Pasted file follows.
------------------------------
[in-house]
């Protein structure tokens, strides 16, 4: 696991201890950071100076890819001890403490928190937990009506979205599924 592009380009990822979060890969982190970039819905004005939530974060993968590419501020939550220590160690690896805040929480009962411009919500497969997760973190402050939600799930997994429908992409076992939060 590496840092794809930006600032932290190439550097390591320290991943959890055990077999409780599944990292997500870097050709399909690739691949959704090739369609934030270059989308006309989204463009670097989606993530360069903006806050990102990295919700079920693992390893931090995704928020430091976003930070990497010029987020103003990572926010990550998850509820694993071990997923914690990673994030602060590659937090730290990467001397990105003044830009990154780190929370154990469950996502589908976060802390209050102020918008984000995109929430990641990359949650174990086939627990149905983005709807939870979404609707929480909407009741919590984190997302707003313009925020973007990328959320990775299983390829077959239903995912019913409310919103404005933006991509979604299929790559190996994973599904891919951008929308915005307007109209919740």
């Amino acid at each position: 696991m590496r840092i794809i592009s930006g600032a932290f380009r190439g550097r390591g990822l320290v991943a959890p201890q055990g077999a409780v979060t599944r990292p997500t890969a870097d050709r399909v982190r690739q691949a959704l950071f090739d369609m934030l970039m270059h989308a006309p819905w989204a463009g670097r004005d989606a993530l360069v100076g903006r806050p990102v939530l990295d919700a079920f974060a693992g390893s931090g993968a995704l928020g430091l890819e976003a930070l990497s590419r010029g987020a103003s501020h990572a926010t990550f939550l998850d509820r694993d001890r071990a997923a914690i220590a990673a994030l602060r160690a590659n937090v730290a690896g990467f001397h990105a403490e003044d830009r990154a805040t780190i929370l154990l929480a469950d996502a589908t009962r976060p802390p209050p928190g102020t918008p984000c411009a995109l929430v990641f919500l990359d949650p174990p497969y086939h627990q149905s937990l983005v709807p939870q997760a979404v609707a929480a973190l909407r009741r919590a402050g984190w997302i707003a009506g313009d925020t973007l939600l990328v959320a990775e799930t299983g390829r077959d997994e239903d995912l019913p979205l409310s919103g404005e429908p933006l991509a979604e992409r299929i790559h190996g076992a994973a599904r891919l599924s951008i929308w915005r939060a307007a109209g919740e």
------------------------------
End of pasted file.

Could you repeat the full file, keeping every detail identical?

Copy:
[in-house]
């Protein structure tokens, strides 16, 4: 696991201890950071100076890819001890403490928190937990009506979205599924 592009380009990822979060890969982190970039819905004005939530974060993968590419501020939550220590160690690896805040929480009962411009919500497969997760973190402050939600799930997994429908992409076992939060 590496840092794809930006600032932290190439550097390591320290991943959890055990077999409780599944990292997500870097050709399909690739691949959704090739369609934030270059989308006309989204463009670097989606993530360069903006806050990102990295919700079920693992390893931090995704928020430091976003930070990497010029987020103003990572926010990550998850509820694993071990997923914690990673994030602060590659937090730290990467001397990105003044830009990154780190929370154990469950996502589908976060802390209050102020918008984000995109929430990641990359949650174990086939627990149905983005709807939870979404609707929480909407009741919590984190997302707003313009925020973007990328959320990775299983390829077959239903995912019913409310919103404005933006991509979604299929790559190996994973599904891919951008929308915005307007109209919740």
């Amino acid at each position: 696991m590496r840092i794809i592009s930006g600032a932290f380009r190439g550097r390591g990822l320290v991943a959890p201890q055990g077999a409780v979060t599944r990292p997500t890969a870097d050709r399909v982190r690739q691949a959704l950071f090739d369609m934030l970039m270059h989308a006309p819905w989204a463009g670097r004005d989606a993530l360069v100076g903006r806050p990102v939530l990295d919700a079920f974060a693992g390893s931090g993968a995704l928020g430091l890819e976003a930070l990497s590419r010029g987020a103003s501020h990572a926010t990550f939550l998850d509820r694993d001890r071990a997923a914690i220590a990673a994030l602060r160690a590659n937090v730290a690896g990467f001397h990105a403490e003044d830009r990154a805040t780190i929370l154990l929480a469950d996502a589908t009962r976060p802390p209050p928190g102020t918008p984000c411009a995109l929430v990641f919500l990359d949650p174990p497969y086939h627990q149905s937990l983005v709807p939870q997760a979404v609707a929480a973190l909407r009741r919590a402050g984190w997302i707003a009506g313009d925020t973007l939600l990328v959320a990775e799930t299983g390829r077959d997994e239903d995912l019913p979205l409310s919103g404005e429908p933006l991509a979604e992409r299929i790559h190996g076992a994973a599904r891919l599924s951008i929308w915005r939060a307007a109209g919740e």